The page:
One of the primary discussion points to come out of the reports that the UFC had reached a deal with Fox was the future of the UFC's reality show, The Ultimate Fighter. Much of the debate revolved around the idea that the show had become stagnant, featuring personalities over highly-skilled fighters who could have a successful future inside the Octagon. The UFC confirmed on Thursday during a press conference that a deal had, in fact, been reached, and The Ultimate Fighter would enjoy a revitalization on FX that most fans had not foreseen. Live bouts.
Undoubtedly, the driving force behind this move stems from something Dana White talked about during the press conference. Live events are a major drawing power in the sports television landscape. Fans want to see the action now, not on tape delay when they know damn well they can open up their mobile phone browser or Twitter and find out the outcome within seconds. For many fans, the drama of watching an event as it unfolds is the true drawing aspect of any sport, and television ratings fall in line with that ideology.
It isn't surprising, in retrospect of the announcement, that the UFC and Fox will now move to weekly live events during The Ultimate Fighter seasons. It's shocking that most of us didn't see the light at the end of the tunnel however. With the rise of social media and the notion that everyone has an outlet to speak their piece, live events work hand-in-hand with this new technologically-driven generation. It will more than likely help bring The Ultimate Fighter out of the basement.
The show won't be completely live. Footage of the drama from The Ultimate Fighter house will be included during the Friday night episodes. The bonus for fans, however, is that footage of the coaches' training camps will be included on the show, sort of a The Ultimate Fighter meets UFC Countdown mash-up that will surely draw added attention.
There is still skepticism revolving around whether the show can still rise from its poor ratings. Obviously, there will be an adjustment for the larger audience and the cross-promotion that Fox will be throwing at consumers. I imagine, at first, we'll see higher ratings simply based on those factors. After the dust settles and we get an average rating trend, that's when the true analysis of whether this format works begins.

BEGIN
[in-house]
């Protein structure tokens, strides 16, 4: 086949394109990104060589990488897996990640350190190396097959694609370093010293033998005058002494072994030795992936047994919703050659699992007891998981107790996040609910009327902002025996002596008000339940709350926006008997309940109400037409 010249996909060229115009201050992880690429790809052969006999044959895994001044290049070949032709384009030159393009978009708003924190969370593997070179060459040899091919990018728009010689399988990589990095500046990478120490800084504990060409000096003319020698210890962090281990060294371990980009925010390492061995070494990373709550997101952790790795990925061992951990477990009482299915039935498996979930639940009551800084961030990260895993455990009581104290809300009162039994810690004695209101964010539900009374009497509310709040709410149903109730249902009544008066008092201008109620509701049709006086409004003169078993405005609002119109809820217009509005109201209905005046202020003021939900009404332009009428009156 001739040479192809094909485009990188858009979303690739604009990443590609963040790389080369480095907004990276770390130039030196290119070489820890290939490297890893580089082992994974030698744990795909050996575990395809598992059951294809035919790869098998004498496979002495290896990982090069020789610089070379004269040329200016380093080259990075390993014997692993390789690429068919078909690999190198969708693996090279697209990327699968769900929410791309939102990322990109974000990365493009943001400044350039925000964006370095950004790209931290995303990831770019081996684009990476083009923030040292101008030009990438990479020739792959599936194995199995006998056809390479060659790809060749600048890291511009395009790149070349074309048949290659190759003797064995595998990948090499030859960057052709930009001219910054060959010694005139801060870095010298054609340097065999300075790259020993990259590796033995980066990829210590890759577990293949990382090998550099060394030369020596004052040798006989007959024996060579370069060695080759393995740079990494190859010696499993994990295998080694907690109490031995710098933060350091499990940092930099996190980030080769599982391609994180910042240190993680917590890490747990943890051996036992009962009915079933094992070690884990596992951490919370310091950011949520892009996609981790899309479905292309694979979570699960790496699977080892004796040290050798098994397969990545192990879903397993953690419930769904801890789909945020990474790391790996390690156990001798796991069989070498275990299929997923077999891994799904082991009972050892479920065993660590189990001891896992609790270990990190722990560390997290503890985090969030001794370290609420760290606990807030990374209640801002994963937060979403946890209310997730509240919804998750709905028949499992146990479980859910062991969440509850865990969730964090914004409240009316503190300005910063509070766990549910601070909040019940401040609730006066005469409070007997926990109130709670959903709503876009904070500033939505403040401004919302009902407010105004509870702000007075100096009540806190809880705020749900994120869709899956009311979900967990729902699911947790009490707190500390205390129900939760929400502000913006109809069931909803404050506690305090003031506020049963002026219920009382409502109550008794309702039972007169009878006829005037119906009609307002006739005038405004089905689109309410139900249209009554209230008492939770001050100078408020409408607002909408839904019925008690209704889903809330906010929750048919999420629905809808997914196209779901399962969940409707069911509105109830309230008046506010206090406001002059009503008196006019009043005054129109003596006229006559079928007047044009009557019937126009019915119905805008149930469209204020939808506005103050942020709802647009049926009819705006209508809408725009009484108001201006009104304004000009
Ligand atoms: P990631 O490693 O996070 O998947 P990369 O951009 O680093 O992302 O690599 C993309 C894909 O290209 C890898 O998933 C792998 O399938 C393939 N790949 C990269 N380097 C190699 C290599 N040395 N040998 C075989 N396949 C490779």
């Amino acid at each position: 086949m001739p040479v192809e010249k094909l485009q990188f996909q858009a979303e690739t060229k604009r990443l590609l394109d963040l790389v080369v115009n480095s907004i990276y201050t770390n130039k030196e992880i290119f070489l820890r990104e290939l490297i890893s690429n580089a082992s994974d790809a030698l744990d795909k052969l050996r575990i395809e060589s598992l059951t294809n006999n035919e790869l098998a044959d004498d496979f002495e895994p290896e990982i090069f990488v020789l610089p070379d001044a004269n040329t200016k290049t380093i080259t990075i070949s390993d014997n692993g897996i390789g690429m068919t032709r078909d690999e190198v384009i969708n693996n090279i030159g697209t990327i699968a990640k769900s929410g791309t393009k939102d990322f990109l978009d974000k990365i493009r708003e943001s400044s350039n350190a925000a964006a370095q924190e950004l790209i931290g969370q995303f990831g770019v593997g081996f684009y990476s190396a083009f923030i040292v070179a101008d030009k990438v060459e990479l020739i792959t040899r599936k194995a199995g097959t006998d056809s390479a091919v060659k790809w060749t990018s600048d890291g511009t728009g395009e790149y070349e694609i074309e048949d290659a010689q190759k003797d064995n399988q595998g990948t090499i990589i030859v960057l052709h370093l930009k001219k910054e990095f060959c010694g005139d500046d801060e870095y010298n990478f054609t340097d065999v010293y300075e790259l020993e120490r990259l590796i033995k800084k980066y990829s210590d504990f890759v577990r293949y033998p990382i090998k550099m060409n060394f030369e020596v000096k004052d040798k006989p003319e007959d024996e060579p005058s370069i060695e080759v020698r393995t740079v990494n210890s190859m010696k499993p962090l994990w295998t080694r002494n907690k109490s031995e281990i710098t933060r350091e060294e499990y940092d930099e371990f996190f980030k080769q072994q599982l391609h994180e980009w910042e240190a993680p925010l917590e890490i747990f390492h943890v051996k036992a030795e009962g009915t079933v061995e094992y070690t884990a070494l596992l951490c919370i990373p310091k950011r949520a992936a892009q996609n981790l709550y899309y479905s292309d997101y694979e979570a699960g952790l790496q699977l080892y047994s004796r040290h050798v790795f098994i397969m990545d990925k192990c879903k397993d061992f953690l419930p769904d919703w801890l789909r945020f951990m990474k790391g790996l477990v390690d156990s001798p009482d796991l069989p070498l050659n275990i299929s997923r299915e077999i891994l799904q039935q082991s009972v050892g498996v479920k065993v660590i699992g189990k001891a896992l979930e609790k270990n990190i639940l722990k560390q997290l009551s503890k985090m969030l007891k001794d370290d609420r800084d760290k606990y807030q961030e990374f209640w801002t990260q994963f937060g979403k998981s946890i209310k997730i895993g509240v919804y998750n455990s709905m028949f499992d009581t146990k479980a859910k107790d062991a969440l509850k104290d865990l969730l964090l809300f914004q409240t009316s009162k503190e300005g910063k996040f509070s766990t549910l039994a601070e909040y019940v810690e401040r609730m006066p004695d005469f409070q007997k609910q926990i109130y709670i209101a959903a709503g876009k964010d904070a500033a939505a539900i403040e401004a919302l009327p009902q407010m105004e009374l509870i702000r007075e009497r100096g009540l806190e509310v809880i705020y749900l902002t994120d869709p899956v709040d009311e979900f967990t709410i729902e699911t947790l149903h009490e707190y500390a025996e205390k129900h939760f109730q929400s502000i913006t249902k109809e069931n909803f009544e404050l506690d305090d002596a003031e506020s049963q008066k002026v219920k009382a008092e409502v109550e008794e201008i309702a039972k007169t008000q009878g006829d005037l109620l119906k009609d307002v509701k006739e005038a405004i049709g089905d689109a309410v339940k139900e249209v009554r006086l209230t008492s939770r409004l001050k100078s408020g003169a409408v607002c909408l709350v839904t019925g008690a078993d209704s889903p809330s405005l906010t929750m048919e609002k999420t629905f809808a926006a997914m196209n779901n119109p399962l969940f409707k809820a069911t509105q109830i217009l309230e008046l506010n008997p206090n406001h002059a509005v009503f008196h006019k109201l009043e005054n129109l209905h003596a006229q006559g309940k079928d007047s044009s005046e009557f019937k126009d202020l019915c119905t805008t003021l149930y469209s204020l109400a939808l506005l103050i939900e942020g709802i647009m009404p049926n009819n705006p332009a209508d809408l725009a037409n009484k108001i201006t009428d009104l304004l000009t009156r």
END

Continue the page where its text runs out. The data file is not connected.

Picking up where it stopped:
Talent acquisition is at the forefront of the skepticism. Many fans want to see the absolute best prospects inside the Octagon on the show, and I'm still under the firm belief that implementing that idea is one of the keys to helping the ratings. Unfortunately, Spike TV had other ideas, and Fox will more than likely want to see personable characters in the mix as well.
It's difficult, however, to thwart any sense that this format will work over one problem that can be fixed. The importance of marketability is becoming more and more prominent among younger fighters. The new deal will most certainly stack onto the laundry list of enticing options for prospects as well. If the fact that the UFC is the premier mixed martial arts promotion, has an out-of-competition insurance policy, and offers more money than most regional promotions aren't enough reasons to entice the best up-and-comers, how about the potential for a fight on network television if you can succeed to the highest levels? I have hope that the UFC can find talent that will interest both the casual and hardcore fanbases.
Let's also not forget the secondary benefits of the live shows. The UFC will effectively smother entire blocks of the year with Friday night live events, creating a climate for their competition that is damn near impossible to fight. The events are essentially a Bellator card with better production and a UFC brand, which will draw in even the most casual viewer. If the UFC can fill The Ultimate Fighter seasons with legitimate, hyped prospects, what show are you more than likely going to watch?